More commuter misery as Britain's big freeze continues
Tuesday 07 February 2012
Britain's big freeze shows little sign of relenting with sub-zero temperatures set to bring more misery to commuters up and down the country in the coming days.
Motorists taking to the roads have been warned to expect hazardous driving conditions again today with ice and freezing fog forecast across parts of the UK.
Further flurries of snow could also fall in some parts of England with experts predicting a temperature low of -10C tonight as the shivering spell of weather continues to sweep in from Siberia.
Victoria Kettley, forecaster for MeteoGroup, the weather arm of the Press Association, said: “Tonight is going to be mostly clear and dry but bitterly, bitterly cold. Across much of England and Wales we will see temperatures dropping to between -4C and -8C and in local spots it could get as low as -10C overnight.”
Six severe weather alerts are in place this morning warning of ice on untreated roads and pavements across much of northern, central and eastern England.
Issuing yellow alerts, which urge people to “be aware”, the Met Office said the public should be aware of “risk of disruption to travel”.
Ms Kettley added: “The snow which fell over the weekend is slowly melting and keeping the roads wet. This moisture then turns to ice when the temperature drops causing dangerous conditions on untreated routes.”
Overnight temperatures dipped to around -6C in Scotland and northern England and between 0C and -1C in southern England, with pockets of freezing fog developing in some low-lying areas.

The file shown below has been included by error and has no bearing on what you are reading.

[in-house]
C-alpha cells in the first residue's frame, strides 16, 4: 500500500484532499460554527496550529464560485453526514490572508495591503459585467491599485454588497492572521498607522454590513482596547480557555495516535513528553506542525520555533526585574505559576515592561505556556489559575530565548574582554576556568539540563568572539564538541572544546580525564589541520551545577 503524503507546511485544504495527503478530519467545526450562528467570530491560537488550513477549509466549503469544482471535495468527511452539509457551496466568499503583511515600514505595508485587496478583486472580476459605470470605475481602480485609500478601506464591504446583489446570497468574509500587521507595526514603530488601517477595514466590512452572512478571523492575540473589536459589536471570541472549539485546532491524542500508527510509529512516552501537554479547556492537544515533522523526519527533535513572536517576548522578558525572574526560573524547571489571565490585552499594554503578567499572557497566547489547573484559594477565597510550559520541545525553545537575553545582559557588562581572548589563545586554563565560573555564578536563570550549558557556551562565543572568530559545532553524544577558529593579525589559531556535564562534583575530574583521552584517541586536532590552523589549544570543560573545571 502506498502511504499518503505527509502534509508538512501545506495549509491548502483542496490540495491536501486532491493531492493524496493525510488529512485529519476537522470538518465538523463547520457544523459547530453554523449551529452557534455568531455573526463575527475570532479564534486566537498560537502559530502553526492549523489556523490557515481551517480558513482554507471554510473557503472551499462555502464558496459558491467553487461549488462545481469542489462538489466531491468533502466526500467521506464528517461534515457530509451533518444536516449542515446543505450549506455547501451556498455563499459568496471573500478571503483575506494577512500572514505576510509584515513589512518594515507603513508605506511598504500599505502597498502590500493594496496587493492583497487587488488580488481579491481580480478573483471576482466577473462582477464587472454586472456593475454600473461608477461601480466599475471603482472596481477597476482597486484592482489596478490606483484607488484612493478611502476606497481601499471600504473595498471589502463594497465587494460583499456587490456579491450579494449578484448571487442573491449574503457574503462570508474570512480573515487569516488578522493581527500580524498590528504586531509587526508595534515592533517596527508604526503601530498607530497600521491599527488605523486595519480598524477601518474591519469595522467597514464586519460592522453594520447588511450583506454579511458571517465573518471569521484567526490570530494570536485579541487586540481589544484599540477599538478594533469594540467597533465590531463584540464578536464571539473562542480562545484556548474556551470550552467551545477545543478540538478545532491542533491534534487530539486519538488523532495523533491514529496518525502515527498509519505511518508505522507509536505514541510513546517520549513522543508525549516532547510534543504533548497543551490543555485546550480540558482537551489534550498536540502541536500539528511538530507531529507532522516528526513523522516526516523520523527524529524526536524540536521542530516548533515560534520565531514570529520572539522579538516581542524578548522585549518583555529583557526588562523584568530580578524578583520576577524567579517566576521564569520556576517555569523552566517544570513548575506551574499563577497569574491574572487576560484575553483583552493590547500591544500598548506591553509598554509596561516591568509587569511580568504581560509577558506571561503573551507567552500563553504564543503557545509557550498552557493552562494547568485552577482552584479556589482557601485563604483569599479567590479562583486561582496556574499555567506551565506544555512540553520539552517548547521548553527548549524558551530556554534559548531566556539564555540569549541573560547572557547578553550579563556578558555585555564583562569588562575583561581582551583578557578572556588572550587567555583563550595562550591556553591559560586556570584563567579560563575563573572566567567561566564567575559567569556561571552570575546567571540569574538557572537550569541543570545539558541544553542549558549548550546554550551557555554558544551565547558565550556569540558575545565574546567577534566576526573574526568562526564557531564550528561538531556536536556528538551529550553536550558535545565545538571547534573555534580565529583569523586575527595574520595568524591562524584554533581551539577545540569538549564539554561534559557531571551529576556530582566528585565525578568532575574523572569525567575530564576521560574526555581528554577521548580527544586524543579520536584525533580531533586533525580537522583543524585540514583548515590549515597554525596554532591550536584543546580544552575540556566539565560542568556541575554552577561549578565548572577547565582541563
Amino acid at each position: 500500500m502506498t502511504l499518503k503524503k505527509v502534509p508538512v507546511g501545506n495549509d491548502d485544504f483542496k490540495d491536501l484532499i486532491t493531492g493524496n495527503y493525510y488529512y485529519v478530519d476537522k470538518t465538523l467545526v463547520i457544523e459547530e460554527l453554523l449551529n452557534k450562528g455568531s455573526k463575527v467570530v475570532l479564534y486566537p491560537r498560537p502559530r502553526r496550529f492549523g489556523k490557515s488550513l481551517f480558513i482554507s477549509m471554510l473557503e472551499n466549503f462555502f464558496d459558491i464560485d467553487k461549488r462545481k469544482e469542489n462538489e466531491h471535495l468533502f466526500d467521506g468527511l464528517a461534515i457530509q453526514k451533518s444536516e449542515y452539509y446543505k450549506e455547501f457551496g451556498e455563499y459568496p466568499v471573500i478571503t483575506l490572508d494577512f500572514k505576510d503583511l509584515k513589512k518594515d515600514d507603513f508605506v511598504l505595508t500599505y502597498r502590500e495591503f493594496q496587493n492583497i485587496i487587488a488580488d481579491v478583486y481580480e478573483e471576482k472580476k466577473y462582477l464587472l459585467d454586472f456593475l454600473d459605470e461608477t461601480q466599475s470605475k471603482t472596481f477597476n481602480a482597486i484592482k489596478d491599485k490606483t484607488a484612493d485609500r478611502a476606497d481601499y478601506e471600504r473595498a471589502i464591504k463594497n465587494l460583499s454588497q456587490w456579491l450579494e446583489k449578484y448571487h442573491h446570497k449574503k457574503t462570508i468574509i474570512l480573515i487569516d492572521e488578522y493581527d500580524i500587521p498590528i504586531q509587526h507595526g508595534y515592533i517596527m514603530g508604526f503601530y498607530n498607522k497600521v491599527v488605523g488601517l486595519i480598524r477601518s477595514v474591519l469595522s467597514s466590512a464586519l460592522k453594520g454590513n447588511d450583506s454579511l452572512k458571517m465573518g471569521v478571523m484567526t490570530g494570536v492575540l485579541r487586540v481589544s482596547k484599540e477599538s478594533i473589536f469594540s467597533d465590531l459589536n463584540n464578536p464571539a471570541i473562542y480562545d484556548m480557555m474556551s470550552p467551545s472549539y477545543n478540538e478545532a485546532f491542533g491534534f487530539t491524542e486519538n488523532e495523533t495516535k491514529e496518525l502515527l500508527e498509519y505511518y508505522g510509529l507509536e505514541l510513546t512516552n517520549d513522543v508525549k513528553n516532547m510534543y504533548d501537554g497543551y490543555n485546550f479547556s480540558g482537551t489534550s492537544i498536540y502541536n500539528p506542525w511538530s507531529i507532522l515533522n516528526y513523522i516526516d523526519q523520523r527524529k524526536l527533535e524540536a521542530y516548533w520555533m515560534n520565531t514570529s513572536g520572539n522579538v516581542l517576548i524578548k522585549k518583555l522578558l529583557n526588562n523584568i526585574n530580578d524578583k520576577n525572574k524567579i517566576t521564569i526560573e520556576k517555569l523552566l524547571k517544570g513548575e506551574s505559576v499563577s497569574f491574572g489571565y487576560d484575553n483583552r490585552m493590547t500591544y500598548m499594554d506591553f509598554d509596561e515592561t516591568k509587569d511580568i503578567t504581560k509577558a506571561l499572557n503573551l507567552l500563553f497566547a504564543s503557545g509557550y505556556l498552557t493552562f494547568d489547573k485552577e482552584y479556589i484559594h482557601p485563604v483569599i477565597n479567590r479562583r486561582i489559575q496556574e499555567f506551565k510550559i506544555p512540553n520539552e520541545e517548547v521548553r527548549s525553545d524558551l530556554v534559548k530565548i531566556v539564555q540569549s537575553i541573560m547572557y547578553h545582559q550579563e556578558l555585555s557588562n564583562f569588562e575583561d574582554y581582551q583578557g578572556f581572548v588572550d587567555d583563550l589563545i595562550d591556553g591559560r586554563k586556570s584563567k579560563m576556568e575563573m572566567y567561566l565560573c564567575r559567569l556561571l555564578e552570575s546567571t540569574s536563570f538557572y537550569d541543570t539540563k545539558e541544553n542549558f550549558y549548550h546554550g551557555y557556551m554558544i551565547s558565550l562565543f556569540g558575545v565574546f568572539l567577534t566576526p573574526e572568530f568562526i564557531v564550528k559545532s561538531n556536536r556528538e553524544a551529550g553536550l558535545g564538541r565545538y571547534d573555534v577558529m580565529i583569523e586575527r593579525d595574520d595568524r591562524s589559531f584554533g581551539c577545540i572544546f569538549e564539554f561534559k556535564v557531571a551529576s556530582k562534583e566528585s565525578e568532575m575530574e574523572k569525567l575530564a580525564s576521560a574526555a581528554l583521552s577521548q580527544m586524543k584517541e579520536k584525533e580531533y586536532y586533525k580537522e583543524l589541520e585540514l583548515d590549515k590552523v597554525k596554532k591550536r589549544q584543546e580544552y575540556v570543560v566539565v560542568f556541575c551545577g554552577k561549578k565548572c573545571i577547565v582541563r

Wintry showers also hit parts if East Anglia, Lincolnshire and the East Midlands.
The Highways Agency confirmed gritters were sent out to treat and clear roads in eastern areas last night and during the early hours of this morning.
Today will mainly be dry and bright in northern parts of the UK, with early wintry showers, cloud and freezing fog in the south clearing as the day progresses.
Some areas of southern England and the Wash could get a light dusting of snow but not any significant accumulations, Ms Kettley said.
The thick blanket of snow that fell over parts of the UK at the weekend caused major travel disruption with a spike in road crashes and breakdowns. A handful of schools were also forced to close yesterday due to the adverse weather conditions, while Heathrow Airport axed half of all flights on Sunday night.
The RAC said it had seen the busiest February weekend in its history, with 41% more calls than usual.
The worst affected area was Devon and Cornwall which had twice the usual number of call-outs. In addition, the south of England had 80% more breakdowns than usual and the West Midlands and Wales had 65% more.
A 25-mile (40km) long section of the A1 northbound was closed for a number of hours yesterday morning following a series of collisions between Allerton Park, near York, and the Catterick area.
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